As MPs take their Commons seats for the fall sitting of Parliament, Canadian and European Union negotiators will be huddling elsewhere in the capital, trying to hammer out a free-trade deal that could significantly impact this country and its citizens for decades.

But don't ask what's in the deal, or even what Canada wants and is prepared to give up.

Public debate? Forget it. Canadians won't get to see details of the agreement until after the deal is done.

'Most of the contentious issues facing the Conservative government this fall will be decided behind closed doors — explanatory memo to follow.'

It's the same story for the so-called Trans-Pacific Partnership, a huge trading bloc that Canada has been actively lobbying to join.

Of course, membership has its price — a free-trade deal with some of the fastest growing economies in the world, potentially impacting every sector of the Canadian economy.

Details to follow, likely after the deal has been initialled.

As Parliament reopens this week to consider the pressing affairs of state, the Harper government of promised openness and accountability is operating increasingly as though the nation's business were nobody's business.

It's not just huge trade deals with Europe and the Pacific Rim that are being kept under wraps, and well away from Commons debate.

In fact, most of  the contentious issues facing the Conservative government this fall will be decided behind closed doors — explanatory memo to follow.

Foreign takeover 'framework'

For example, the prime minister is promising a new set of rules on foreign takeovers.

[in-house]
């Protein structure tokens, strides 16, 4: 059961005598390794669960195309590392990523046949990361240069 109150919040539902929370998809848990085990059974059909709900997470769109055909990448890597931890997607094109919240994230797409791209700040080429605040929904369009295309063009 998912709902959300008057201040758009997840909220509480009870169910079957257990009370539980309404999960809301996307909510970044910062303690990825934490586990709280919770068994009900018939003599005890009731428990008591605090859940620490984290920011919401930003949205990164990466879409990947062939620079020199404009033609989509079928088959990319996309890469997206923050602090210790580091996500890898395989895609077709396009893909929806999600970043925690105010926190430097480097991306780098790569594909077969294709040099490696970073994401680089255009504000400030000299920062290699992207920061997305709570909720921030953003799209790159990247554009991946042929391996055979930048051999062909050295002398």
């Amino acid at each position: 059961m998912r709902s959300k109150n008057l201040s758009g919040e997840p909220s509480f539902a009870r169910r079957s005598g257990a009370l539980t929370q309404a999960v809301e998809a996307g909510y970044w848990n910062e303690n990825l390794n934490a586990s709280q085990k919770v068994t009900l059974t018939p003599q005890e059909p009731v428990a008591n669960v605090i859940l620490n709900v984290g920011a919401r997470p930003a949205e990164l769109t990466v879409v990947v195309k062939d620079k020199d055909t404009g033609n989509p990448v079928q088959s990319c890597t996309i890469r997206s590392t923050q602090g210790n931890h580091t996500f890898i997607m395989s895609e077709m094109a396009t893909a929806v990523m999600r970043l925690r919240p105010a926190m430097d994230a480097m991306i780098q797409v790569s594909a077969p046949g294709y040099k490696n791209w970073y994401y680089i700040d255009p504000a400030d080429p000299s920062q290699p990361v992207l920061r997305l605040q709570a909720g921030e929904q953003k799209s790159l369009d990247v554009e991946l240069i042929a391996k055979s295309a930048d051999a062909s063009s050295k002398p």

The move was prompted by a takeover bid by CNOOC, one of China’s largest energy companies, for Alberta-based Nexen and its significant stake in the oilsands.

This potential political powder keg is not so much the Nexen takeover itself, but the possibility the Chinese could use the deal as a template to go on a shopping spree for other Canadian energy companies and possibly control of the oilsands.

On the other hand, Stephen Harper has been begging the Chinese to invest some of their trillions in Canadian energy development, and now that a cheque is on the table, it would be difficult for the PM to block the sale.

The whole issue of foreign takeovers has been a matter of intense public interest since the Conservatives made up the term "strategic asset" as an excuse to nix the politically unpopular takeover of Saskatchewan's Potash Corp. in 2010.

Similarly, the government's promised new "foreign takeover framework" would be certain to spark heated national debate — if details were actually known by anyone outside the Prime Minister's Office.

Instead, sources say the new takeover rules probably won't be announced much before the government's decision on the Nexen deal.

Omnibus bill, part 2

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Prime Minister Stephen Harper, right, shakes the hand of Finance Minister Jim Flaherty after he tabled his March budget. Implementation of budget measures will be one of the items on the government's fall agenda when Parliament returns Monday. (Sean Kilpatrick/Canadian Press)

Government insiders say the one thing most likely to preoccupy parliamentarians over the coming months is the same issue that dominated the spring sitting: implementing the federal budget.

Most of the budget measures were passed in June in a 425-page omnibus bill that also contained dozens of other totally unrelated pieces of legislation, a hodgepodge of everything from Employment Insurance reform to streamlining environmental assessments.

The move all but eliminated meaningful debate on sweeping changes to Canadian law and governance.

This sitting of Parliament is about to get more of the same.

Finance Minister Jim Flaherty will introduce a second "budget" bill he promises will contain "quite a bit."

The most contentious parts of the actual budgetary measures will be changes to pensions for parliamentarians and public servants to bring them in line with private retirement plans.

True to form, the government isn't saying what other legislative changes it will toss into the mix this time.

One thing is certain: They will be measures the government of openness and accountability would rather not discuss in public.